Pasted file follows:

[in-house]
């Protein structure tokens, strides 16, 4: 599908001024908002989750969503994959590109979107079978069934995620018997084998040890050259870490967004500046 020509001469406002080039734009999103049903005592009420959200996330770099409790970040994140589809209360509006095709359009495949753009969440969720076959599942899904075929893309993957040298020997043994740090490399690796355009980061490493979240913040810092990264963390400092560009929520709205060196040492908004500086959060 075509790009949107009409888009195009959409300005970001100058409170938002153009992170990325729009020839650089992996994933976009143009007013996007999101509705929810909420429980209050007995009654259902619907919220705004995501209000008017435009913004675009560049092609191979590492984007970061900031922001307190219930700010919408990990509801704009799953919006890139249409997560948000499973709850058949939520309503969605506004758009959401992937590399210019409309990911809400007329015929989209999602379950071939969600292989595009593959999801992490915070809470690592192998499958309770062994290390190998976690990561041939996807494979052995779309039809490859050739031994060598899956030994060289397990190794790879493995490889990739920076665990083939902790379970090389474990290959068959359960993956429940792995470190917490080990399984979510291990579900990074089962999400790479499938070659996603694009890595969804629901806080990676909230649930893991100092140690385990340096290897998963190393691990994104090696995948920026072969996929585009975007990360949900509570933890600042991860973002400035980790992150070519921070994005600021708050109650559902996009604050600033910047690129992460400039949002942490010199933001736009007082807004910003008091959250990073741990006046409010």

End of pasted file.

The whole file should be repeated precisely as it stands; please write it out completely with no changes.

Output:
[in-house]
């Protein structure tokens, strides 16, 4: 599908001024908002989750969503994959590109979107079978069934995620018997084998040890050259870490967004500046 020509001469406002080039734009999103049903005592009420959200996330770099409790970040994140589809209360509006095709359009495949753009969440969720076959599942899904075929893309993957040298020997043994740090490399690796355009980061490493979240913040810092990264963390400092560009929520709205060196040492908004500086959060 075509790009949107009409888009195009959409300005970001100058409170938002153009992170990325729009020839650089992996994933976009143009007013996007999101509705929810909420429980209050007995009654259902619907919220705004995501209000008017435009913004675009560049092609191979590492984007970061900031922001307190219930700010919408990990509801704009799953919006890139249409997560948000499973709850058949939520309503969605506004758009959401992937590399210019409309990911809400007329015929989209999602379950071939969600292989595009593959999801992490915070809470690592192998499958309770062994290390190998976690990561041939996807494979052995779309039809490859050739031994060598899956030994060289397990190794790879493995490889990739920076665990083939902790379970090389474990290959068959359960993956429940792995470190917490080990399984979510291990579900990074089962999400790479499938070659996603694009890595969804629901806080990676909230649930893991100092140690385990340096290897998963190393691990994104090696995948920026072969996929585009975007990360949900509570933890600042991860973002400035980790992150070519921070994005600021708050109650559902996009604050600033910047690129992460400039949002942490010199933001736009007082807004910003008091959250990073741990006046409010």